It’s hard to do what we promised ourselves we would do when we’re not feeling motivated.
The reason we see such an influx of people heading to the gym in January is because the new year gives us an excuse to “start over”. But this can’t be the only reason. That’s why we only see about 20% of these people sticking around in February.
“I wish I looked like that”
“If only I could do what she can”
“His lift is cleaner than mine”
We find our motivation in what others can do or look like. Instead we should be saying:
“I want to be healthy”
“I want to live longer and feel better doing it”
“I want to know a lot more”
“I want to improve my technique”
These are powerfully motivating because they are personal truths. We can more easily work through these real truths and start forming small habits that will help us reach these goals.
But it takes time.
Fitness is a marathon, not a sprint. But we feel demotivated if we don’t see results straight away.
Think of it like this. Think of your earliest memory. Now think of everything that’s happened between then and now. Remember dreading daytime naps? The agony of waking up before your friend when you’d sleep over? Remember making eye contact with your first crush? Your first kiss? Walking into your first job interview? It’s taken all that time to get to where you are right now. It’s going to take longer than one month to see decent results.
We cling to unrealistic expectations because we want results, and we want them yesterday.
We see “Be a fitter and healthier you in 10 weeks” and read “Lose all of your belly fat & look like a body builder in only 10 weeks!”. These programs can be great if you see it for what it is. You won’t look like the person who created the program by the end of it; these people have been training for years, if not their entire adult life. But you will be healthier, fitter, happier, if you set realistic expectations and work with the program to start forming healthy habits.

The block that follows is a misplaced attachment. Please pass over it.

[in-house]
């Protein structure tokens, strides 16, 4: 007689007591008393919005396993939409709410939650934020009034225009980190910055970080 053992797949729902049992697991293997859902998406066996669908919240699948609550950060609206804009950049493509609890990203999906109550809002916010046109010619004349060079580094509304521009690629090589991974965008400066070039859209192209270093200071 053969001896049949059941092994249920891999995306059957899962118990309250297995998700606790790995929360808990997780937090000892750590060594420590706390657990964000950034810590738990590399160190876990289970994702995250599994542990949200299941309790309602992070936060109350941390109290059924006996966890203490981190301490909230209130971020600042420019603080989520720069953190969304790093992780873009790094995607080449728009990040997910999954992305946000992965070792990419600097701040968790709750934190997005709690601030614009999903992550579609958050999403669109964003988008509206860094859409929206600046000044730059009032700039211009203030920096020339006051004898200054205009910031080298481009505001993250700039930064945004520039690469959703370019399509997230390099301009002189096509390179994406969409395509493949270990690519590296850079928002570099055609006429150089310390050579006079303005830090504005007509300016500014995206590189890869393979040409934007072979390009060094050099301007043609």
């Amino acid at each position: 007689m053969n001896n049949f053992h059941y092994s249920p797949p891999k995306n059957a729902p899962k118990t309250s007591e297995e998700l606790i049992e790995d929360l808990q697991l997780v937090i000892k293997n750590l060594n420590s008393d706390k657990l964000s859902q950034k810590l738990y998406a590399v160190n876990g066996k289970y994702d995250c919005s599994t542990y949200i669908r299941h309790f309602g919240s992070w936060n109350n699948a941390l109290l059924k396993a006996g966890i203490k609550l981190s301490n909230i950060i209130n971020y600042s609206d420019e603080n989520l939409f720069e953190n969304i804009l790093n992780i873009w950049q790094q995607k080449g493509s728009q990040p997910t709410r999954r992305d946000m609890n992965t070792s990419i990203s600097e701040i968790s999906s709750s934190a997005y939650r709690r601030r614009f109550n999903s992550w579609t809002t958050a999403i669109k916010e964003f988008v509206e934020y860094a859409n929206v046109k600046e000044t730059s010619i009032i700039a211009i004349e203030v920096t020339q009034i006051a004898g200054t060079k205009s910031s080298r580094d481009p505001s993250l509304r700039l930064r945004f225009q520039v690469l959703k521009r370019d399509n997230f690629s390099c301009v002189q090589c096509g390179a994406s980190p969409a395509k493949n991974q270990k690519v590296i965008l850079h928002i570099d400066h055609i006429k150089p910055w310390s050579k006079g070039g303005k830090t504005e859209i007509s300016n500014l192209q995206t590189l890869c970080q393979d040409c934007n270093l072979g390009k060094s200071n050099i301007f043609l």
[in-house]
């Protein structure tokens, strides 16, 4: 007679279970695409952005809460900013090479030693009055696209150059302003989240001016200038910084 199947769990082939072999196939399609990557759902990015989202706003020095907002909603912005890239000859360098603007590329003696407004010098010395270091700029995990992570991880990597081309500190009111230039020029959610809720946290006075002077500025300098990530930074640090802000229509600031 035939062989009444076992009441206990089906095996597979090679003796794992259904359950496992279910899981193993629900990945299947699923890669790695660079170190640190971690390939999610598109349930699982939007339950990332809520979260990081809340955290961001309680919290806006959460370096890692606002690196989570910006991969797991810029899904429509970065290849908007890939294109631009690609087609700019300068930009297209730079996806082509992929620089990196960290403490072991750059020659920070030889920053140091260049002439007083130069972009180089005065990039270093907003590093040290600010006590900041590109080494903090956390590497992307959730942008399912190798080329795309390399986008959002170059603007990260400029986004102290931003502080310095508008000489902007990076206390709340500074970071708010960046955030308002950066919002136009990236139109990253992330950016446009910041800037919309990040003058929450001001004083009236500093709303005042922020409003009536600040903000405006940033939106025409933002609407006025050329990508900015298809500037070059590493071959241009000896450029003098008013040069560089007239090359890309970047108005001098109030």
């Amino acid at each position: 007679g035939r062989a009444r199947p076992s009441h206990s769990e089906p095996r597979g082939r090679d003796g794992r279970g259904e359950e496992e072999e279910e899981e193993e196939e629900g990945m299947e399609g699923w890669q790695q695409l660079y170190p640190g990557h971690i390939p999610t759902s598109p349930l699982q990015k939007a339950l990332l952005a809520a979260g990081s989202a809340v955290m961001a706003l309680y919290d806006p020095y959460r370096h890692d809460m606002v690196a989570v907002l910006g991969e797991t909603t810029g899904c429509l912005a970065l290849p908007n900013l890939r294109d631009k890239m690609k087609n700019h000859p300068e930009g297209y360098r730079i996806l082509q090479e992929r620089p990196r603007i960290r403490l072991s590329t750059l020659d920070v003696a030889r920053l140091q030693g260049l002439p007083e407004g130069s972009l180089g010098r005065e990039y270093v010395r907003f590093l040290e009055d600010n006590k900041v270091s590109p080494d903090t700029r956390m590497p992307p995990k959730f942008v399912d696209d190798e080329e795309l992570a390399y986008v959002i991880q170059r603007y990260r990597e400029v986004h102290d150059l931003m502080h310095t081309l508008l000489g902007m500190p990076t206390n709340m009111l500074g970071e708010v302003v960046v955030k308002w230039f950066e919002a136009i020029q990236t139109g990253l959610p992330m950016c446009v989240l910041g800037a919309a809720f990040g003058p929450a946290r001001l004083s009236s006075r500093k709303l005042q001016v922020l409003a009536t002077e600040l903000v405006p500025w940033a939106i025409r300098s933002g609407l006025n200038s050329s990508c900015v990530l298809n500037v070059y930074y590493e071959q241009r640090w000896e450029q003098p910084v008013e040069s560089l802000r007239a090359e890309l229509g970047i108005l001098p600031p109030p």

And stop making excuses.
We’re going to take a moment to meet a few people.
I’m too old
Ernestine Shepherd greets the day every morning with a run, is at the gym by 7:30am, and benches 115Ib (or 52kg). She’s 82. She was 56 when she started her fitness journey.
Her words: Age is nothing but a number.
I have no time
Mark Zuckerberg is co-founder and CEO of Facebook. An incredibly busy guy.
I make sure I work out at least three times a week — usually first thing when I wake up. I also try to take my dog running whenever I can, which has the added bonus of being hilarious because that’s basically like seeing a mop run.
-Mark Zuckerberg (CEO, Facebook)
He’s not alone. A lot of high profile executives find (or make) the time to exercise. Tim Cook (CEO, Apple) fits an early gym session in several days a week and takes pride in his Apple Watch (no surprises here!) step count. Elon Musk (co-founder & CEO Tesla; founder & CEO SpaceX; co-founder & CEO Neuralink, co-founder PayPal) hits cardio once or twice a week.
There are so many ways to stay fit and healthy. Get up earlier and start the day with a run. Hit the gym in your lunch break. Grab the kids and go for a hike every weekend. No matter your situation, you can find 30 minutes for you.
But I have an injury
Anywhere you look, you’ll find an incredibly inspiring story. Read some of these biographies. We’ll just leave this here because this is a no brainer.
Stop focusing on what you can’t do and start focusing on what you can.
. . . some other excuse
You get the idea.
There aren’t many legitimate reasons why you can’t be fit and healthy.